I saw a link today to this website
, where artist Vanessa Tiegs has made these incredible paintings with her blood – yes, menstrual blood – and was amazed by just how beautiful they are. I think the idea of painting with blood of any kind is fascinating, but most paintings of this type don't interest me, largely because they play into the problems I talk about below. These are easily the best of this type I have yet seen.
I agree with this post at Feministe
. Fear of menstrual blood all too often stems from gut-level fear of the devouring, blood-drooling cooch . . . often with a stiff dose of misogyny to back that fear up when logic fails to support it. I personally don't see anything particularly disgusting about menstrual blood. As our waste products go, this is about the only one I would be willing to interact with on a voluntary basis. I get annoyed with it when it gets all over me or when it messes up clothing I have to salvage* or replace, yeah, but the substance itself is just blood.
But there's only so much uterus-hugging fallopian free-love that I can bear, and I want to point out something that endlessly grinds on my nerves.
You want to love your uterus, your period, if the things that it does are meaningful to you on some greater level, I am completely in favor of that.
What annoys me to no end is the deep-rooted assumption that I, too, should love my period. Fuck that shit. My uterus has been trying to kill me or drive me mad since I was a teenager.*** Even the cradle of life metaphor fails on me. Even if I were sure I could have children, my potential fertility means nothing to me. Oh, sure, I could get all metaphorical about my nonexistent urge to create a human baby being channeled into other creative avenues, but my creative impulses just don't come from my pussy. Sorry.
For a lot of women, the process of coming to terms with or celebrating their periods is a revolutionary one that frees them from the hateful moral baggage our sick and twisted culture places on a simple biological process. I know that it was for me, for a very long time, but eventually I just got so sick of my uterus' antics that I stopped feeling good about it. It kept terrorizing me with its fits and starts and pains, its irregularity and humiliations. Embracing my period is not going to stop the cramps and bleeding. The cramps and bleeding are not a manifestation of my inner goddess and they don't make me more of a woman. My uterus is a wad of flesh, not the seat of my womanhood. I am not communing with the spirits of my foremothers when a sudden sneeze causes me to blow blood clots out of my snatch. That's not how that shit works.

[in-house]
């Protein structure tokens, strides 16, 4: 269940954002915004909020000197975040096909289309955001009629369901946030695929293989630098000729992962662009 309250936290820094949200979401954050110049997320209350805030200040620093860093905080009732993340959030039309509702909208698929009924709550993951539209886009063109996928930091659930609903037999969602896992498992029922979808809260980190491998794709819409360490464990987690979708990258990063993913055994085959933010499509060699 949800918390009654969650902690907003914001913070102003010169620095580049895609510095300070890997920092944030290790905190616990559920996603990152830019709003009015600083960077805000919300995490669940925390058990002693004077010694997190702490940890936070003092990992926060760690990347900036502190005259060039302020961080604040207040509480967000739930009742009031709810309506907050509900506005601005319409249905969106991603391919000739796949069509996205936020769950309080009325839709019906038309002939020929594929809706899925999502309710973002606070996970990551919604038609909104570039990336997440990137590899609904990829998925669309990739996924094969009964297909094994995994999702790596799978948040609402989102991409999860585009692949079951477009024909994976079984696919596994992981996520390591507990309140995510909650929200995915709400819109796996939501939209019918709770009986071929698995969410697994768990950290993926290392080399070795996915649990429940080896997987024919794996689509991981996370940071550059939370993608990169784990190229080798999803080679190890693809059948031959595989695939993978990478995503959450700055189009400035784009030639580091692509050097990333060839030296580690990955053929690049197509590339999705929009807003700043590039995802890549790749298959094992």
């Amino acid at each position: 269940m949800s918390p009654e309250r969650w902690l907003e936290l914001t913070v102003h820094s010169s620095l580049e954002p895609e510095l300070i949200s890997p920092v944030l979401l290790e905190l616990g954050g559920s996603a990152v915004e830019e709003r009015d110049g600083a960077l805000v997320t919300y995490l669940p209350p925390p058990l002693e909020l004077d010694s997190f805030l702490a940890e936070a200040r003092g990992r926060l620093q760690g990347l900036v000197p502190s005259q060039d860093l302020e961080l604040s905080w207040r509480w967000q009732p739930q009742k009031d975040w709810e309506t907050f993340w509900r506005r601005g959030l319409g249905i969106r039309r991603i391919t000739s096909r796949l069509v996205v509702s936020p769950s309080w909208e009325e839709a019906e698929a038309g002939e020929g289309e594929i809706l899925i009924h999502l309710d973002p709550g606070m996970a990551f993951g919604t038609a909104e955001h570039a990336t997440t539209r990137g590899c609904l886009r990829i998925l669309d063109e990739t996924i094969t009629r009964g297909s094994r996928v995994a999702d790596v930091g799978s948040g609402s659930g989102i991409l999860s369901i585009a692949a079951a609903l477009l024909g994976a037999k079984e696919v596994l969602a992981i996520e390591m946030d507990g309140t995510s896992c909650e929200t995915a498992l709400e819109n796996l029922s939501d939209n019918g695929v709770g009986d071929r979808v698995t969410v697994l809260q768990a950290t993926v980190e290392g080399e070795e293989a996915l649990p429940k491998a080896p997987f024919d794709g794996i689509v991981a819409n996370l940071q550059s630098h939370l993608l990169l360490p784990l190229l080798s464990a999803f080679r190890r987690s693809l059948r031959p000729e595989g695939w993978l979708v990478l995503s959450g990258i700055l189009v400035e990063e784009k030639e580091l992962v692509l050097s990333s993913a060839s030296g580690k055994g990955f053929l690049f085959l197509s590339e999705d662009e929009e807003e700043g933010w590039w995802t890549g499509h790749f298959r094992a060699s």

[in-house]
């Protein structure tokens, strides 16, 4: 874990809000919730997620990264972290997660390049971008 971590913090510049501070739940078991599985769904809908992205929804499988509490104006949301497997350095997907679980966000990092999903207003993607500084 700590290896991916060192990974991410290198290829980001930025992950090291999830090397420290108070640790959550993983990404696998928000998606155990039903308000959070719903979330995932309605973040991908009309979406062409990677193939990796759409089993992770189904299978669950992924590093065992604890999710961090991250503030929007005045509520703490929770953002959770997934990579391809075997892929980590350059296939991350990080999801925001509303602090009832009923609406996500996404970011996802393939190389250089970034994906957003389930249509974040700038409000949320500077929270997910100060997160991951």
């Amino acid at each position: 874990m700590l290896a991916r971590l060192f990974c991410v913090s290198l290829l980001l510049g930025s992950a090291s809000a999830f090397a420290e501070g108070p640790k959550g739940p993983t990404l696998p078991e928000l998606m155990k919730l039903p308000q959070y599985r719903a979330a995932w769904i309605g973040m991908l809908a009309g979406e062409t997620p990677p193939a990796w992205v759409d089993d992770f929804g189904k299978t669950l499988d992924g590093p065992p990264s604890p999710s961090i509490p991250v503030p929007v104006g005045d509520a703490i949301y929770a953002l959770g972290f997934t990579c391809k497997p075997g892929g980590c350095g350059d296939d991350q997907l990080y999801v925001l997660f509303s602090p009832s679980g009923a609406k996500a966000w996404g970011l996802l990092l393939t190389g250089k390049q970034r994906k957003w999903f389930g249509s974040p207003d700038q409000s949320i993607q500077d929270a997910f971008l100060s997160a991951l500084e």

I can't sit there with menstrual blood up to my elbows and say to myself, "Golly, Naamah, you sure are channeling the all-powerful goddess today!" No, I'm sitting there going, "I am bleeding for the sixty-seventh day in a row, I have no clean underwear, and the idiots who lived here before me carpeted the bathroom floor, which I have now bled on for the fifth time in three days. Who am I going to have to kill to make this stop?" Because even for someone with a blood kink? That shit gets old real fast.
It's fucking annoying to have the menstrual cycle lauded as this wonderful empowering thing when it is usually apparent from the language used that it's only the normal
menstural cycle that is meant. The percentage of women who have "normal" cycles is tiny, and if you have a difficult uterus, the whole moon-goddess lunar cycle thing sounds a lot less like inspiration and a lot more like all the popular, attractive, well-groomed uteruses sitting on the far side of the lunch room laughing at the broody goth uterus who just got her lunch dumped for the third time that week.
And furthermore, Jesus, there are a hell of a lot of women out there who don't even have
uteruses. The presence of absence of an organ, let alone the things it can do, does not define what a woman is